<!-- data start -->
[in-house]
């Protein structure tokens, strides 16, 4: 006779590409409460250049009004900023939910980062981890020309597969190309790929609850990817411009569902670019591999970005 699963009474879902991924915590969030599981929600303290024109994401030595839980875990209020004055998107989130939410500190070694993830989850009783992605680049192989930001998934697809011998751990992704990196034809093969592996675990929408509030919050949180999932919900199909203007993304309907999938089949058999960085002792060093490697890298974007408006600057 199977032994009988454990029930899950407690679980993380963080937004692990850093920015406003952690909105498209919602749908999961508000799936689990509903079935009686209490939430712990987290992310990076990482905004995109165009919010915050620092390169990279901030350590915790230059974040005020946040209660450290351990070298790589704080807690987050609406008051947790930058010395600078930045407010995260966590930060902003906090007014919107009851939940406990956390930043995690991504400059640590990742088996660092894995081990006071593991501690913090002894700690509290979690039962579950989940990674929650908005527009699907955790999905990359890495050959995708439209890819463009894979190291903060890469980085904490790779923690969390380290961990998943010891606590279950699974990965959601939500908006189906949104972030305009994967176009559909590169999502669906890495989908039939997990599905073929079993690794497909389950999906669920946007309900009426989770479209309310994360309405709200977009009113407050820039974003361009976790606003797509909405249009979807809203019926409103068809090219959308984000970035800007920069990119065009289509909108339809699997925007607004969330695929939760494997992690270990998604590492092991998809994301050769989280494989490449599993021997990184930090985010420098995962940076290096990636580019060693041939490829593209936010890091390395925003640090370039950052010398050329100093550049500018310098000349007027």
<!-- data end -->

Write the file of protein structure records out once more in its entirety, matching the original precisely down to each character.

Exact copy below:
[in-house]
């Protein structure tokens, strides 16, 4: 006779590409409460250049009004900023939910980062981890020309597969190309790929609850990817411009569902670019591999970005 699963009474879902991924915590969030599981929600303290024109994401030595839980875990209020004055998107989130939410500190070694993830989850009783992605680049192989930001998934697809011998751990992704990196034809093969592996675990929408509030919050949180999932919900199909203007993304309907999938089949058999960085002792060093490697890298974007408006600057 199977032994009988454990029930899950407690679980993380963080937004692990850093920015406003952690909105498209919602749908999961508000799936689990509903079935009686209490939430712990987290992310990076990482905004995109165009919010915050620092390169990279901030350590915790230059974040005020946040209660450290351990070298790589704080807690987050609406008051947790930058010395600078930045407010995260966590930060902003906090007014919107009851939940406990956390930043995690991504400059640590990742088996660092894995081990006071593991501690913090002894700690509290979690039962579950989940990674929650908005527009699907955790999905990359890495050959995708439209890819463009894979190291903060890469980085904490790779923690969390380290961990998943010891606590279950699974990965959601939500908006189906949104972030305009994967176009559909590169999502669906890495989908039939997990599905073929079993690794497909389950999906669920946007309900009426989770479209309310994360309405709200977009009113407050820039974003361009976790606003797509909405249009979807809203019926409103068809090219959308984000970035800007920069990119065009289509909108339809699997925007607004969330695929939760494997992690270990998604590492092991998809994301050769989280494989490449599993021997990184930090985010420098995962940076290096990636580019060693041939490829593209936010890091390395925003640090370039950052010398050329100093550049500018310098000349007027």